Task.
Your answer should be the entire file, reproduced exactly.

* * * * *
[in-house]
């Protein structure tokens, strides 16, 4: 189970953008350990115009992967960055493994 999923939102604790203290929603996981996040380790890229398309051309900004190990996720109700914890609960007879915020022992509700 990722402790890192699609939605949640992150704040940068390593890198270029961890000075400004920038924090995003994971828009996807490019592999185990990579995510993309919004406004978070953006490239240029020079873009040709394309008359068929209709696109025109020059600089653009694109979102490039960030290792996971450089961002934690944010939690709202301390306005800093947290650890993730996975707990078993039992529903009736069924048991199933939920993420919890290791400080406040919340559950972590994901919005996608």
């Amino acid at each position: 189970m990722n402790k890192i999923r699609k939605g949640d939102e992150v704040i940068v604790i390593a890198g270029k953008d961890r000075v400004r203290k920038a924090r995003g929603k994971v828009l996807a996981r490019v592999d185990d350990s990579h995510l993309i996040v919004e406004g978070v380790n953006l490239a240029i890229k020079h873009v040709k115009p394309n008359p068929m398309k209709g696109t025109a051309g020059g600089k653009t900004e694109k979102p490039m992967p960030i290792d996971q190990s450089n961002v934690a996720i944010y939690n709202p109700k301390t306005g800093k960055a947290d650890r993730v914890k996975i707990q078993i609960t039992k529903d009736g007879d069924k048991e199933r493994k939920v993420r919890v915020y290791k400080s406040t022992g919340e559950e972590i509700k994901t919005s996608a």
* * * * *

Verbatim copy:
[in-house]
């Protein structure tokens, strides 16, 4: 189970953008350990115009992967960055493994 999923939102604790203290929603996981996040380790890229398309051309900004190990996720109700914890609960007879915020022992509700 990722402790890192699609939605949640992150704040940068390593890198270029961890000075400004920038924090995003994971828009996807490019592999185990990579995510993309919004406004978070953006490239240029020079873009040709394309008359068929209709696109025109020059600089653009694109979102490039960030290792996971450089961002934690944010939690709202301390306005800093947290650890993730996975707990078993039992529903009736069924048991199933939920993420919890290791400080406040919340559950972590994901919005996608």
């Amino acid at each position: 189970m990722n402790k890192i999923r699609k939605g949640d939102e992150v704040i940068v604790i390593a890198g270029k953008d961890r000075v400004r203290k920038a924090r995003g929603k994971v828009l996807a996981r490019v592999d185990d350990s990579h995510l993309i996040v919004e406004g978070v380790n953006l490239a240029i890229k020079h873009v040709k115009p394309n008359p068929m398309k209709g696109t025109a051309g020059g600089k653009t900004e694109k979102p490039m992967p960030i290792d996971q190990s450089n961002v934690a996720i944010y939690n709202p109700k301390t306005g800093k960055a947290d650890r993730v914890k996975i707990q078993i609960t039992k529903d009736g007879d069924k048991e199933r493994k939920v993420r919890v915020y290791k400080s406040t022992g919340e559950e972590i509700k994901t919005s996608a």